5. Dwayne De Rosario (Soccer, Toronto FC) — Born in Scarborough, De Rosario is the only player ever to receive MLS Goal of the Year honours in two consecutive years (2004 and 2005). DeRo also won the male Canadian Player of the Year award three consecutive times (’05, ’06 and ’07) and was named MLS Cup MVP in both 2001 and 2007, the first player ever to win that award twice. In 325 career matches, De Rosario has scored 99 goals and assisted on 68. His cousin is Canadian Olympic hurdler Priscilla Lopes-Schliep.

4. Patrick Chan (Figure Skating, Men’s Singles) — Born in the nation’s capital on New Year’s Eve in 1990, Chan now attends École secondaire Étienne-Brûlé, a French language school in North York. He is arguably the most dominant male figure skater in the world at the present, while still 19. Chan is the 2009 Four Continents champion, the 2009 world silver medalist, the 2007 world junior silver medalist, as well as the 2008 and 2009 Canadian champion. He is currently attempting to perfect the triple Axel and looking to put a quadruple toe loop into his routine before Vancouver.

3. Daniel Nestor (Tennis, Men’s Doubles) — Currently the top ranked doubles player in the world, on July 4, 2009, Nestor and partner Nenad Zimonjić repeated as champions at Wimbledon. Born in Yugoslavia, Nestor moved in 1976 to Canada with his parents. He competed in the 1996, 2000 and 2004 Olympics, winning gold at the 2000 Sydney Games. On July 5, 2006, Nestor participated in one of the longest matches in Wimbledon history, lasting six hours and nine minutes. He has a 714-275 record as a doubles player, good for 62 titles. In his combined singles and doubles career, he has made a cool $8.04-million US.

2. Adam van Koeverden (Sprint Kayaker, K-1 1000-metres; K-1 500-metres) — Born in Toronto, but now residing in Oakville, van Koeverden was Canada’s flag bearer for the 2008 Olympics. At those games, he won silver in the K-1 500 metres, his third Olympic medal. In 2004, he became both the Olympic champion in the K-1 500 metres and took home a bronze medal in the K-1 1000 — the first time Canada has won a medal in either event, and the first Canadian athlete to win more than one medal at a Summer Olympic Games since sprinter Donovan Bailey and cyclist Clara Hughes in 1996. In 2004, van Koeverden won the Lou Marsh Award for Male Athlete of the Year.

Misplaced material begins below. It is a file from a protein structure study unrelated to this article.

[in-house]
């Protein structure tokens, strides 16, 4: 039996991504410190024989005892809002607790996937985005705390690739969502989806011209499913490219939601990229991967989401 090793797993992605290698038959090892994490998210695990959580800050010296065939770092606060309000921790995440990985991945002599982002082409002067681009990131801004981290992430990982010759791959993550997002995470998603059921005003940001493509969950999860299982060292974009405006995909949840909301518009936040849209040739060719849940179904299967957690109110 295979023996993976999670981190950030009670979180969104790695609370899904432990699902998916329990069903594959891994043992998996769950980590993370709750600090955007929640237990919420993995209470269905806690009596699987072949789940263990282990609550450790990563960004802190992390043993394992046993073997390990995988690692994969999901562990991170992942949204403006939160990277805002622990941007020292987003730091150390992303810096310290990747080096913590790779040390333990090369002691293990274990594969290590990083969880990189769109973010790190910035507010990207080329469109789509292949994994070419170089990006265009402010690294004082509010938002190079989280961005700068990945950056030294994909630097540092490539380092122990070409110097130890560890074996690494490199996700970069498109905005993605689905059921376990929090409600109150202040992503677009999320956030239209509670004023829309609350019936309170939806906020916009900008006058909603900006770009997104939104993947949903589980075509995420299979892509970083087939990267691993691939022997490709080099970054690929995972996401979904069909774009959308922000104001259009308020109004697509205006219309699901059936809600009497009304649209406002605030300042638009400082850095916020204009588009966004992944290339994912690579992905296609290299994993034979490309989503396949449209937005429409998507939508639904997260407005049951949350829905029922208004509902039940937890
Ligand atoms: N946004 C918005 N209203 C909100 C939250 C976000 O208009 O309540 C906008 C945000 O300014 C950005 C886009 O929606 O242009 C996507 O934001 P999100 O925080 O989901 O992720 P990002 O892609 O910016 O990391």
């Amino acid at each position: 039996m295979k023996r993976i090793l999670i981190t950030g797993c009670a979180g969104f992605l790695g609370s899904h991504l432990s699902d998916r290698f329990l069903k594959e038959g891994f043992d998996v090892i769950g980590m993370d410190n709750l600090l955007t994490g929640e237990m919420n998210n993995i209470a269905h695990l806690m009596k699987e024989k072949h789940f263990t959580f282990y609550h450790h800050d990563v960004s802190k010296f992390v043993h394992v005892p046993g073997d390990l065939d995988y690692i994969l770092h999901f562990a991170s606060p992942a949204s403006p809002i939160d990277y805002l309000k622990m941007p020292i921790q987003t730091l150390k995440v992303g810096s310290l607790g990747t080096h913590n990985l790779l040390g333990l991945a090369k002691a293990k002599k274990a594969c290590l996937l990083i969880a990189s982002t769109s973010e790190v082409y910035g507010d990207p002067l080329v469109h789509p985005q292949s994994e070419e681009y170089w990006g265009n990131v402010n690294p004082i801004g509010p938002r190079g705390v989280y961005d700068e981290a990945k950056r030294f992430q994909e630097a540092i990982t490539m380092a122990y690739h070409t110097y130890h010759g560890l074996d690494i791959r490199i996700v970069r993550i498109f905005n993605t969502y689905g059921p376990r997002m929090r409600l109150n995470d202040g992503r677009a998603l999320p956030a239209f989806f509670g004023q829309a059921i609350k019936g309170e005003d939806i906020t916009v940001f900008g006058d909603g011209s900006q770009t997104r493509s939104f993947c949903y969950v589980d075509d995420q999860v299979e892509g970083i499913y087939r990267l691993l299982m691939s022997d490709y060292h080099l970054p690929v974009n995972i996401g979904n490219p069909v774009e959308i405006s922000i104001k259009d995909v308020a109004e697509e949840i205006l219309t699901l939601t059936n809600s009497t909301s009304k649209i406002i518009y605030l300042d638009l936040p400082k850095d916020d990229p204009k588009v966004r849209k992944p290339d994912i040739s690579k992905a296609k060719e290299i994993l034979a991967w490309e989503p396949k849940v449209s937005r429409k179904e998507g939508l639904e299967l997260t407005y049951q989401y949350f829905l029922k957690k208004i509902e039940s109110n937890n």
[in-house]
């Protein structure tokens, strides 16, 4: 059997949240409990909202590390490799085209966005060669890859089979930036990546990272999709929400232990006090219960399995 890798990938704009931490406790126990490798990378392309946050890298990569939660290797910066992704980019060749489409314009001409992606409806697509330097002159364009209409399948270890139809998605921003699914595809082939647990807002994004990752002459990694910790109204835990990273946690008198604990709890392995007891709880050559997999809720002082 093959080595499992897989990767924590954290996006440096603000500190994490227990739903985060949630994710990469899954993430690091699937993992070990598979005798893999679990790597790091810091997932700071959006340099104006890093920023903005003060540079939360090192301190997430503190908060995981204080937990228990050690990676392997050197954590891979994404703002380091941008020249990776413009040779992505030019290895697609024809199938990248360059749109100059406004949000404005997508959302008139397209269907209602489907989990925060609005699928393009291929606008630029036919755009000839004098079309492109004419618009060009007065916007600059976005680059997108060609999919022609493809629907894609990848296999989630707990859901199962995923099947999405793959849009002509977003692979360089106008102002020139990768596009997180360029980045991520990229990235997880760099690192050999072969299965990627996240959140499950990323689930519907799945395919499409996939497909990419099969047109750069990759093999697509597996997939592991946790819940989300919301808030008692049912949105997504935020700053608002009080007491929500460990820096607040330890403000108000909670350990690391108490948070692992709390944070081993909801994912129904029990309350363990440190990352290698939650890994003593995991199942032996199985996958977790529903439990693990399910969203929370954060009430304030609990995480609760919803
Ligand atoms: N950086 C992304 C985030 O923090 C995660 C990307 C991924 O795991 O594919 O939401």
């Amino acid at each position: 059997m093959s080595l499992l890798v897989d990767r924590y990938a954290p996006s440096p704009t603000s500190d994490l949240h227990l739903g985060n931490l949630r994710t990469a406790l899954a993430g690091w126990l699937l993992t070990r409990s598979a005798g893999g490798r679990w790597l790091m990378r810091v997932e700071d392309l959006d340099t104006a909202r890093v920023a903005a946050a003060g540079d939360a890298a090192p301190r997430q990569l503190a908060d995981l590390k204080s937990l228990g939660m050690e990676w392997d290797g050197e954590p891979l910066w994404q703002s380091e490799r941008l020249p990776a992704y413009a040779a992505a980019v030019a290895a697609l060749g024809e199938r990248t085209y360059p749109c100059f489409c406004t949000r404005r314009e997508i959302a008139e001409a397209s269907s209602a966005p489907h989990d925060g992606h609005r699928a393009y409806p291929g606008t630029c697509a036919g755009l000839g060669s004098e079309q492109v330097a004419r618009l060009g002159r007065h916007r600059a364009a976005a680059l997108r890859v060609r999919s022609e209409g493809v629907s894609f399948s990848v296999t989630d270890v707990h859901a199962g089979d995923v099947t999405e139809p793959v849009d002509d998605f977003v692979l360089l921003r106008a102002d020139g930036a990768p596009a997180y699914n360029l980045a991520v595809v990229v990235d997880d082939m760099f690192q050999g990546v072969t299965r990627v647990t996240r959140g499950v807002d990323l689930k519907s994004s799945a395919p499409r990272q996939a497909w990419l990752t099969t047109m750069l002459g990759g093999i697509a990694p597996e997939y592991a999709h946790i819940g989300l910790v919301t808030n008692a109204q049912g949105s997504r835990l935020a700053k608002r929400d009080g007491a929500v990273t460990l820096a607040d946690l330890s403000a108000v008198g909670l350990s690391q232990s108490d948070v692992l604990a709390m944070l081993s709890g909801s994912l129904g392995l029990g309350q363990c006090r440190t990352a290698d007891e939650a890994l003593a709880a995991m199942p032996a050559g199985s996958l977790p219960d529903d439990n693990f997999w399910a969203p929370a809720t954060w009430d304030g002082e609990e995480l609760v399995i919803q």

1. Priscilla Lopes-Schliep (Track and Field, 100-metre hurdles) – Lopes-Schliep won both a gold medal in the 100-metre hurdles to go along with a bronze in the 100 metres at the 2008 Canadian Track and Field Championships. In early September 2009, she posted a career-best time of 12.49 seconds in wet and chilly conditions en route to a silver medal in the 100-metre hurdles at the Van Damme Memorial. Represented Canada in the 100m hurdles at the 2004 Olympic Games in Athens, Greece, and won a bronze medal at the 2008 Summer Olympics in Beijing, the first Canadian to win a medal in athletics at the Summer Olympics since 1996. It was also the first medal for a Canadian woman in Olympic track and field since 1992.